I have been working a lot with Shakespeare in recent years , so it was an exciting and unfamiliar challenge to work on two new Australian works this year. The first of these was a wonderful new play by WA’s Reg Cribb and the second, the delightful In A Dark Dark Wood by Caleb Lewis. On both these projects, the writer was in the room for the first week of rehearsals, but as a special bonus for the latter, we also had the fantastic experience of a creative development months before rehearsals even began. These experiences have been both insightful and revelatory for me, and hugely beneficial to my acting craft.
The creative development for In a Dark Dark Wood took place in April of this year and it was the first time I have ever been involved in a project at such an early stage. Our director Matt and writer Caleb had been developing the concept for months already, but the script was still in draft phase and Caleb was extremely open to suggestions and changes. As we explored forms of storytelling and improvised throughout the week, it was amazing to see Caleb absorb, guide and rework ideas. Not only was he spending the days with us bouncing these ideas around,, but he would write long into the night and come into the development the next day with new chunks of script for us to bite into. It was very impressive! Alongside admiring Caleb’s brilliance, I was also slowly growing in confidence in my own ability to contribute at this stage of creativity.
I had gone into the development feeling a deep fear of improvisation, but this process made me question why I was so nervous about it. It quickly became apparent that the fear was more specific. I’m comfortable improvising without language, using my body to physically tell the story, and so I realised that the impro-phobia (there’s probably a more scientific term for it) was about words, my use of language and an expectation with improvising to say funny things. Going into this development, my impro-phobia was exacerbated by working with my extremely funny fellow actor, Scott Sheridan. This guy is seriously hilarious. I know this all too well because he is also my life partner and he makes me laugh every day! But no matter how many times he told me confidence-boosting lovely things, I was still terrified of improvising.
It dawned on me that my fear of improvising with words probably comes largely from a lack of practice. I’ve done lots of actor-training over the years (I believe actors always should keep training), however it has always been language-based. Always Shakespeare. It sounds ridiculous as I write it, to be afraid of improvising with words, as we obviously improvise with words on a daily basis in life. Yet on stage, or in front of an audience, it was traumatic for me!
Shakespeare’s scripts are 400 years old and there is a certainty and confidence that comes with that, for me. When I am working on Shakespeare, I know what I have to say. People have been saying these lines for centuries! I can learn my lines perfectly -often before rehearsals even begin- and be able to play and respond in the rehearsal room. My job is to make the words my own as best as possible, and that is the challenge that I love. With a new work in development, not all the words are there yet, and nothing is set in stone. And of course, as an artist and creator, the desire is to contribute, to give, to be a part of the development – that’s what it’s all about. Yet a feeling of inadequacy to do just that, pervaded me in April.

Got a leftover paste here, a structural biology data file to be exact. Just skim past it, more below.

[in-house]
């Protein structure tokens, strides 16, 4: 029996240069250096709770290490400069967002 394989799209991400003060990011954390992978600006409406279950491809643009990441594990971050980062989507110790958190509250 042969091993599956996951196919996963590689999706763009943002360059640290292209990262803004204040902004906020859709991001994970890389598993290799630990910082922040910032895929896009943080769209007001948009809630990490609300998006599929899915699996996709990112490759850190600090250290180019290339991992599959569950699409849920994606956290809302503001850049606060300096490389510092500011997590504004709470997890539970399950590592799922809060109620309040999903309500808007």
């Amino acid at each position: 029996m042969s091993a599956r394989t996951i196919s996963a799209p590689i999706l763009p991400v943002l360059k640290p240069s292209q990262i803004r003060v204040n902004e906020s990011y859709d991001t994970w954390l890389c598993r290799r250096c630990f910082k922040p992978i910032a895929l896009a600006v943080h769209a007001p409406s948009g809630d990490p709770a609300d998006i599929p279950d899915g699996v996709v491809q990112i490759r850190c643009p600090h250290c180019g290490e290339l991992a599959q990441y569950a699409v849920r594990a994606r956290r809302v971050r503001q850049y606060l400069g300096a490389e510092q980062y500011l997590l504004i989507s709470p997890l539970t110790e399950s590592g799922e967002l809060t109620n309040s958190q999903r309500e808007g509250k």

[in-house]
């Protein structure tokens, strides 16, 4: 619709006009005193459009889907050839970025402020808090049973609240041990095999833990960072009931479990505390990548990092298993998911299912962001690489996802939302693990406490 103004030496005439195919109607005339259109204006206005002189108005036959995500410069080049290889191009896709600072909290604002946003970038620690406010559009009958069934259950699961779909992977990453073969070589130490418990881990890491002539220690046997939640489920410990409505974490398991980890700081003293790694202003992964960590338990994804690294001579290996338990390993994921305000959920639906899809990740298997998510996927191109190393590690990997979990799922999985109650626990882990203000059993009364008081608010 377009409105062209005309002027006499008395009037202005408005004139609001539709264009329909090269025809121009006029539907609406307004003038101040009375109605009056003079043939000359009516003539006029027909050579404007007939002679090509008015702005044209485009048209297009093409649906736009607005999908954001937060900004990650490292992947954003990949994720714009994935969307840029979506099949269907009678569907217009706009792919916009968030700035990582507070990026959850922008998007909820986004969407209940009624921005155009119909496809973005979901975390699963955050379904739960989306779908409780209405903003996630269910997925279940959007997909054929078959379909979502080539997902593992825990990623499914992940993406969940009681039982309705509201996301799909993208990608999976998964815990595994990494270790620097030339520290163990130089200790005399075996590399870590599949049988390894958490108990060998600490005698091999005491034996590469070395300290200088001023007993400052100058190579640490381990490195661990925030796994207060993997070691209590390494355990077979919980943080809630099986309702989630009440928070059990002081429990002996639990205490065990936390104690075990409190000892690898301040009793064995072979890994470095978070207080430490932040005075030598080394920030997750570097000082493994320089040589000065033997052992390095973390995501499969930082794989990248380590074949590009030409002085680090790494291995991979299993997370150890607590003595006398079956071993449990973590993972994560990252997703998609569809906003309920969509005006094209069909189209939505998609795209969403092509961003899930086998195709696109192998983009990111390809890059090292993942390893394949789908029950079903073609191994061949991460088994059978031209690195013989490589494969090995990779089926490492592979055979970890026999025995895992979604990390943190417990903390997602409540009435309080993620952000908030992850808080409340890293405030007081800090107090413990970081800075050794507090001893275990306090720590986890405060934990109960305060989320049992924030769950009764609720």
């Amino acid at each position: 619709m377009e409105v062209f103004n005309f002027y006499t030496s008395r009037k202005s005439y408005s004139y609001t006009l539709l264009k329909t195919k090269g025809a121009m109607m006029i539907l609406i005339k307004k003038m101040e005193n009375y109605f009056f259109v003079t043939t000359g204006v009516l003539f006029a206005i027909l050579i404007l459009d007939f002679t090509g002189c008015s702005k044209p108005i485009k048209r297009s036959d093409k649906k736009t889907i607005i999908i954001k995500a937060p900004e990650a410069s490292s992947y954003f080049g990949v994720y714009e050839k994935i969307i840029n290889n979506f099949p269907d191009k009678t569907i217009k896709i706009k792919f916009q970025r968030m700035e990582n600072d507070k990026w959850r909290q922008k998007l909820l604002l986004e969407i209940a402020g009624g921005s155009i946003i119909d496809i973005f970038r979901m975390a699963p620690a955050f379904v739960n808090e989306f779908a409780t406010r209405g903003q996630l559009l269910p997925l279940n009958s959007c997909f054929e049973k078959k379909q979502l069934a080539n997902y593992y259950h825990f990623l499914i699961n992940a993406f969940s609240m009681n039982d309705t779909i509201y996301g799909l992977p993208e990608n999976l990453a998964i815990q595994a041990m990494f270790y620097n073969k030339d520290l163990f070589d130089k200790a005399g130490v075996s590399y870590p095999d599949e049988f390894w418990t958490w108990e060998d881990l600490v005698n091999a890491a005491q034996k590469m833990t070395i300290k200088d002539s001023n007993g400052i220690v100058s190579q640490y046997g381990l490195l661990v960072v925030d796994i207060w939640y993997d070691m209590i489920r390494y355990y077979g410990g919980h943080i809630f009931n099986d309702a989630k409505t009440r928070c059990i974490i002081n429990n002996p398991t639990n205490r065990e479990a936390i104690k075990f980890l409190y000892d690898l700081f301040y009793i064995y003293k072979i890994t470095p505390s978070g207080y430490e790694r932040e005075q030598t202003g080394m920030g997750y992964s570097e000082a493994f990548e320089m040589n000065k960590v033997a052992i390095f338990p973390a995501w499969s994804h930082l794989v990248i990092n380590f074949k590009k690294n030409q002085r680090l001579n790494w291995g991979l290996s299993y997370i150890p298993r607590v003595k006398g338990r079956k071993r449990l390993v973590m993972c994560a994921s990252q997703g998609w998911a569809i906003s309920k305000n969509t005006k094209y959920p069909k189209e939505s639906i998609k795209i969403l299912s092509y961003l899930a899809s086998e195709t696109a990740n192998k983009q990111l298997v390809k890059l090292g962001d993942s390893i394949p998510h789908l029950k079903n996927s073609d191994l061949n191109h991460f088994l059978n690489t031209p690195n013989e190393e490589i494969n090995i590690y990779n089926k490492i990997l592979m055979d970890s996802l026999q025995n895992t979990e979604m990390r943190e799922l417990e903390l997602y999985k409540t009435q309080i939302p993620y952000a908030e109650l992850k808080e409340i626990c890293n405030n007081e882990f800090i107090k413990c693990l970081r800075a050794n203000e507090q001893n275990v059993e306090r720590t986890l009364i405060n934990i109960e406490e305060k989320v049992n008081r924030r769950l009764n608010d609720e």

So the development was scary at first. I could feel myself resisting. I wanted to speak only the words Caleb had written in the draft. Meanwhile, Scott was being his usual hilarious self, riffing on ideas, throwing jokes around willy-nilly and cracking everyone up. On the very first day Matt, with his usual brilliant intuitiveness, dis-obligated me from any of the horrid insecurities and pressures I was conjuring up for myself. He encouraged creativity without any need for the material to be perfect, or even any good at all.
Matt directed our focus to the form in which we were working. We were exploring a story-telling mode of playing multiple characters with just two actors. The focus-shift was the perfect distraction for me. And the perfect appeal using the actor’s craft. As actors we are always seeking our motivation, asking why are we doing and saying what we are doing and saying. We ask the question on behalf of our characters: “What do I want?” Matt guided us to want to investigate the form in every way, and the motivation was to conquer the challenge of multi-character story-telling. Alongside Matt, Caleb regularly reminded us not to worry about the words on the page, genuinely encouraging us to try out anything, feeding us with inspiration and laughter.
So throughout the development week, I stopped thinking about myself, being in my head with my own self-doubts, and focused on getting what we wanted. And we got it. We found a mode of storytelling that we would fine-tune later in rehearsals, but it was the foundation for Caleb to keep building on with this exciting new style of multi-character two-hander narrative story-telling. Ultimately the creative development was very productive not only for Caleb and Matt, but also for me facing my fears, and getting back into practice of improvising. And Scott had a blast, of course!
– Francesca Savige
This is part one of a two part rehearsal diary. Part two will be published Thursday 3 November.